59 episodes

Welcome to Duchess - the podcast in which the Duchess of Rutland explores the historic homes of Great Britain, and meets the inspiring women who lead them today. Have you ever watched Bridgerton, The Crown or Downton Abbey and wondered what it's really like to be a Duchess? If so, this is the podcast for you. Stately homes are manors, palaces, and castles of great historic significance. They were built by the finest architects, adorned with the finest treasures and surrounded by breathtaking landscapes. They were homes to the most powerful families, their wealth and social pedigree shaped the world we live in today. Emma Rutland grew up far away from the world of the aristocracy, but her life changed forever when she married her husband - the 11th Duke of Rutland - and moved into Belvoir Castle. At once Emma became both a Duchess and custodian of one of Britain's most important buildings. The Duchess wanted to learn more about this world, these homes, and the other inspiring women who, just like her, work tirelessly to ensure they see tomorrow. In this podcast the Duchess will travel to breathtaking homes, learn the epic tales of their construction, meet the historic figures that walked their halls, hear chilling ghost stories and the heartbreaking tales of romance. All of this whilst getting to know the inspiring, powerful women that work to find the delicate balance between preservation and transformation. Join Emma on a very special journey. This is Duchess, the podcast.

Duchess HeritageXplore

    • History
    • 4.9 • 294 Ratings

Welcome to Duchess - the podcast in which the Duchess of Rutland explores the historic homes of Great Britain, and meets the inspiring women who lead them today. Have you ever watched Bridgerton, The Crown or Downton Abbey and wondered what it's really like to be a Duchess? If so, this is the podcast for you. Stately homes are manors, palaces, and castles of great historic significance. They were built by the finest architects, adorned with the finest treasures and surrounded by breathtaking landscapes. They were homes to the most powerful families, their wealth and social pedigree shaped the world we live in today. Emma Rutland grew up far away from the world of the aristocracy, but her life changed forever when she married her husband - the 11th Duke of Rutland - and moved into Belvoir Castle. At once Emma became both a Duchess and custodian of one of Britain's most important buildings. The Duchess wanted to learn more about this world, these homes, and the other inspiring women who, just like her, work tirelessly to ensure they see tomorrow. In this podcast the Duchess will travel to breathtaking homes, learn the epic tales of their construction, meet the historic figures that walked their halls, hear chilling ghost stories and the heartbreaking tales of romance. All of this whilst getting to know the inspiring, powerful women that work to find the delicate balance between preservation and transformation. Join Emma on a very special journey. This is Duchess, the podcast.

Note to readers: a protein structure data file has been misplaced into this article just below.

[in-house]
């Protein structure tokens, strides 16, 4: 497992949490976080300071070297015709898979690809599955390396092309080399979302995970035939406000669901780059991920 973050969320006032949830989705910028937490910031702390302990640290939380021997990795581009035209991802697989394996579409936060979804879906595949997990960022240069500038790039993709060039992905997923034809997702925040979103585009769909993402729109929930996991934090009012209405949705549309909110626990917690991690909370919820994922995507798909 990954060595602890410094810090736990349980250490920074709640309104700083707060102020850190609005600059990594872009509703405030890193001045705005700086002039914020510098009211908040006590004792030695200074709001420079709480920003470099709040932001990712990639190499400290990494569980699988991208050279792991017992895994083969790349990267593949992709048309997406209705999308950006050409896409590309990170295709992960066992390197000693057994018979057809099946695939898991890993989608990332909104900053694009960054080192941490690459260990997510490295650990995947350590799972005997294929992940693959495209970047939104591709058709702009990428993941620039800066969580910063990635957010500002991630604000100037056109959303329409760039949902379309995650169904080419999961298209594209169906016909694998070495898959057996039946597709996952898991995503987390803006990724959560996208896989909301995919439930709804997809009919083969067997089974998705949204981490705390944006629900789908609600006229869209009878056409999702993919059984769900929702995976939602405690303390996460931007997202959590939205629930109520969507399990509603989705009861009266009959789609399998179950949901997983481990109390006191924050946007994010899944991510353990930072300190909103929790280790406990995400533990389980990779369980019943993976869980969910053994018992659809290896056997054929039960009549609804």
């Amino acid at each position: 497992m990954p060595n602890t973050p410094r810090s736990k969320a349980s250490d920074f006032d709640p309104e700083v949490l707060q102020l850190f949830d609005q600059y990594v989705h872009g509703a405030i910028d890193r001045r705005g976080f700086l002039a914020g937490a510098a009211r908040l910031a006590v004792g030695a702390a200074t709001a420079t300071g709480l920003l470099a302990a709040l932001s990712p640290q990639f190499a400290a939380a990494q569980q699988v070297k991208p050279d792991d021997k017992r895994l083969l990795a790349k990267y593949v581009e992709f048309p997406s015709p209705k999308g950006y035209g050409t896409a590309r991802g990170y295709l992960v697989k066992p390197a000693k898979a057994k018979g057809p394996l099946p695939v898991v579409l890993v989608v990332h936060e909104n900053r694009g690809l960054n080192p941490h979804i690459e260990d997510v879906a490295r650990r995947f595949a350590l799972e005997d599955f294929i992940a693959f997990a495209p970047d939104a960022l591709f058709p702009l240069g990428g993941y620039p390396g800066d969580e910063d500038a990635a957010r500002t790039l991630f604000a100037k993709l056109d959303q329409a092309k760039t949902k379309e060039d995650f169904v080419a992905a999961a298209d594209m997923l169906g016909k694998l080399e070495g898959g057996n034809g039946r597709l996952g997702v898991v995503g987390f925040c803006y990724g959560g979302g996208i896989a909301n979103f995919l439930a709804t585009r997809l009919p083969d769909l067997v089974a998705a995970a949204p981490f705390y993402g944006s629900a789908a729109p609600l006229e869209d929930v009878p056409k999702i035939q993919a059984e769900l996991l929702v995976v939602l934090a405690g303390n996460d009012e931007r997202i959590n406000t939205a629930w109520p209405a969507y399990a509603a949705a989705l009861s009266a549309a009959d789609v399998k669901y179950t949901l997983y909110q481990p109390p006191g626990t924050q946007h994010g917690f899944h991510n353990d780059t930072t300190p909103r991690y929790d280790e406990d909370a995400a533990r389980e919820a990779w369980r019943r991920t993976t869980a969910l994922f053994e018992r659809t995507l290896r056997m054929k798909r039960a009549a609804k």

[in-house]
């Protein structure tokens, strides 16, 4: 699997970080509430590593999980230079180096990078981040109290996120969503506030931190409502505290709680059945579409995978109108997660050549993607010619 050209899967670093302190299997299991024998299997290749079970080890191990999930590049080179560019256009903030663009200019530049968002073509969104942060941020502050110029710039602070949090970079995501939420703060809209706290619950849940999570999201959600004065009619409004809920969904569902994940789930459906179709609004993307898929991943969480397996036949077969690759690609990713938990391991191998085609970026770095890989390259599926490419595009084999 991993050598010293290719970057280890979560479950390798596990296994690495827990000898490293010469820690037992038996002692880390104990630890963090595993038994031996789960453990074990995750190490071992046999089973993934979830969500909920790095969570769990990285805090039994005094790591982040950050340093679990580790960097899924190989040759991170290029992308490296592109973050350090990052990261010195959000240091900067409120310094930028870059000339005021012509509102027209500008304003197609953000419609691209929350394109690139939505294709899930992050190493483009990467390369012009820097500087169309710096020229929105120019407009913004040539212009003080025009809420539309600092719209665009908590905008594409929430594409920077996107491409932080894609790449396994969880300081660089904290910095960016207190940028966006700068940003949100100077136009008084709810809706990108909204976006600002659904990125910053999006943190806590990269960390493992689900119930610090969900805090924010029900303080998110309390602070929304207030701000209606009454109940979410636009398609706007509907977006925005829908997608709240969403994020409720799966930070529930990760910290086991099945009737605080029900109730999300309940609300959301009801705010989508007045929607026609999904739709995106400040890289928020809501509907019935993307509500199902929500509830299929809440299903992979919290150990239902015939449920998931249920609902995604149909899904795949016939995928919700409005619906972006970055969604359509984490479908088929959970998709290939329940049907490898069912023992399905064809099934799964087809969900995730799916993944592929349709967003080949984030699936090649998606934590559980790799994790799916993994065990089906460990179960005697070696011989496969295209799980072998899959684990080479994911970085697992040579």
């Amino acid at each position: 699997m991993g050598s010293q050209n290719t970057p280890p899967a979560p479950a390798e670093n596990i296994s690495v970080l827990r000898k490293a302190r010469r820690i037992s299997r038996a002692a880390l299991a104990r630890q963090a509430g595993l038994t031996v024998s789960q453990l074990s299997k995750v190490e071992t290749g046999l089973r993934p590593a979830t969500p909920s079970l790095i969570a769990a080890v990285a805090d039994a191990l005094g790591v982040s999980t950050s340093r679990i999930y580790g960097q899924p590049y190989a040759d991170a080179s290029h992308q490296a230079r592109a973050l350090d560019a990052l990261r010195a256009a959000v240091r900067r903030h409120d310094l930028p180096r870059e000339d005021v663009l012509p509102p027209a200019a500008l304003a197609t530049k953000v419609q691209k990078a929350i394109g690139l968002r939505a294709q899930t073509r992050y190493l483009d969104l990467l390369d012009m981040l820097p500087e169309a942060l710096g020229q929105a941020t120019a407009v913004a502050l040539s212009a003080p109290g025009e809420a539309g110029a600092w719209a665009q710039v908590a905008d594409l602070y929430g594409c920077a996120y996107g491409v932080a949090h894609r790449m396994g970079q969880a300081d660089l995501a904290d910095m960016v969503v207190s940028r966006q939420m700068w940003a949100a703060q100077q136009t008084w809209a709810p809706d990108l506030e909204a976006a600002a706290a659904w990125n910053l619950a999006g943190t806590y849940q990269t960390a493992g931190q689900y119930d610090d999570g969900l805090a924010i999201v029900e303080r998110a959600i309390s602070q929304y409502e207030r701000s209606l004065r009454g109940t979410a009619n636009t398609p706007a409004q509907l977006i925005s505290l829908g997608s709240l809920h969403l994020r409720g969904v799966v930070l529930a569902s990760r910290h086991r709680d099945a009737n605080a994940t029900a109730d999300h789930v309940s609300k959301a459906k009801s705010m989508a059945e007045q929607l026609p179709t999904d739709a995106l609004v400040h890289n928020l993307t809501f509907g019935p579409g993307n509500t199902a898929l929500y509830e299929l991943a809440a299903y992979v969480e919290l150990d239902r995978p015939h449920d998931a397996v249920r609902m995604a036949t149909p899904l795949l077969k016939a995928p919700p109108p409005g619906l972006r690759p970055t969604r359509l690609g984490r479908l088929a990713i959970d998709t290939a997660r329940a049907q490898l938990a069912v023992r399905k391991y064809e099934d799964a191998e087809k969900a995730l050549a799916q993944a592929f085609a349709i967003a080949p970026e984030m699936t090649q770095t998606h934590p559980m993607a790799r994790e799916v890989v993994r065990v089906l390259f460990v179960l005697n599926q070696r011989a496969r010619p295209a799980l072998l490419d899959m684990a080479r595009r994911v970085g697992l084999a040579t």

The Architecture of Knowsley Hall (Bonus Episode)

    The Architecture of Knowsley Hall (Bonus Episode)

    Episode Description:
    On this very special bonus episode, the Countess of Derby sits down with architectural historian Dr John Martin Robinson FSA to discuss the architecture of Knowsley Hall. In the episode, Lady Derby learns how the Stanley rebuilt their family seat after Lathom House was destroyed, and Dr Robinson explains the significant and unique architectural facets of the house, and Lady Derby reveals how she and her husband brought Knowsley back to life.About Knowsley Hall:
    Knowsley Hall began life as a medieval hunting lodge in the 12th century, but the earliest part of today’s building dates from about 1500. The hall has been progressively added to over the years and now is a structure boasting a Georgian façade and Jacobean, Baroque and Victorian interiors. The house was significantly rebuilt in the early 18th century by the 10th Earl, and was enlarged again by the Victorian Earls of Derby. Knowsley Hall has over 100 rooms, 20 bedrooms, and two libraries. The State Dining Room, with its 50ft-high ceiling, can seat 50 people at one long table. The parkland alone stretches to 2,500 acres, within of the 12,000 acre estate in Northern England. Shakespeare’s first company of actors – Lord Strange’s Men - performed in the hall under the patronage of the, the 5th Earl. The performance-loving 6th Earl continued the family’s patronage of Shakespeare; ’A Midsummer Night’s Dream’ was probably first performed at his wedding to Elizabeth de Vere in front of Queen Elizabeth I at Greenwich Palace. Edward Lear, who popularised the limerick poetic form, wrote his nonsense poems in the hall for the grandchildren of the 12th Earl. Today the hall is home to the 19th Earl and Countess of Derby and their family. Under Lord & Lady Derby’s custodianship, Knowsley has enjoyed a renaissance as a centre of learning & community, welcoming people from across the globe.